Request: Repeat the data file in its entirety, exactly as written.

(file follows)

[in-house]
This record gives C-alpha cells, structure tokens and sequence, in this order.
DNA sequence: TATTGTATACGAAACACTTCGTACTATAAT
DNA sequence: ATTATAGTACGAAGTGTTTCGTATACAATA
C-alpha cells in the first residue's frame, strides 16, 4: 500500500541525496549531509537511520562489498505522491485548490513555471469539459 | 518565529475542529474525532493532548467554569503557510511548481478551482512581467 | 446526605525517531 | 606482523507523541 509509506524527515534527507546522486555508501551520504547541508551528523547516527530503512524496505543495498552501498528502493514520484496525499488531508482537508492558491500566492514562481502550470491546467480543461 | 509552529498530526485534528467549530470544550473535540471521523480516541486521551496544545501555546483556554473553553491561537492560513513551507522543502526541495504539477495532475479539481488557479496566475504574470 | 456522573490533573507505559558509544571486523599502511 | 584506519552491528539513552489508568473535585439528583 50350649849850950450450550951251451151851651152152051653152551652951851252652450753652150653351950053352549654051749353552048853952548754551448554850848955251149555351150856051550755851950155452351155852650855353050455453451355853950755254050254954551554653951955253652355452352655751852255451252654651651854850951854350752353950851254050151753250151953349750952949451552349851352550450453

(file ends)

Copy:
[in-house]
This record gives C-alpha cells, structure tokens and sequence, in this order.
DNA sequence: TATTGTATACGAAACACTTCGTACTATAAT
DNA sequence: ATTATAGTACGAAGTGTTTCGTATACAATA
C-alpha cells in the first residue's frame, strides 16, 4: 500500500541525496549531509537511520562489498505522491485548490513555471469539459 | 518565529475542529474525532493532548467554569503557510511548481478551482512581467 | 446526605525517531 | 606482523507523541 509509506524527515534527507546522486555508501551520504547541508551528523547516527530503512524496505543495498552501498528502493514520484496525499488531508482537508492558491500566492514562481502550470491546467480543461 | 509552529498530526485534528467549530470544550473535540471521523480516541486521551496544545501555546483556554473553553491561537492560513513551507522543502526541495504539477495532475479539481488557479496566475504574470 | 456522573490533573507505559558509544571486523599502511 | 584506519552491528539513552489508568473535585439528583 50350649849850950450450550951251451151851651152152051653152551652951851252652450753652150653351950053352549654051749353552048853952548754551448554850848955251149555351150856051550755851950155452351155852650855353050455453451355853950755254050254954551554653951955253652355452352655751852255451252654651651854850951854350752353950851254050151753250151953349750952949451552349851352550450453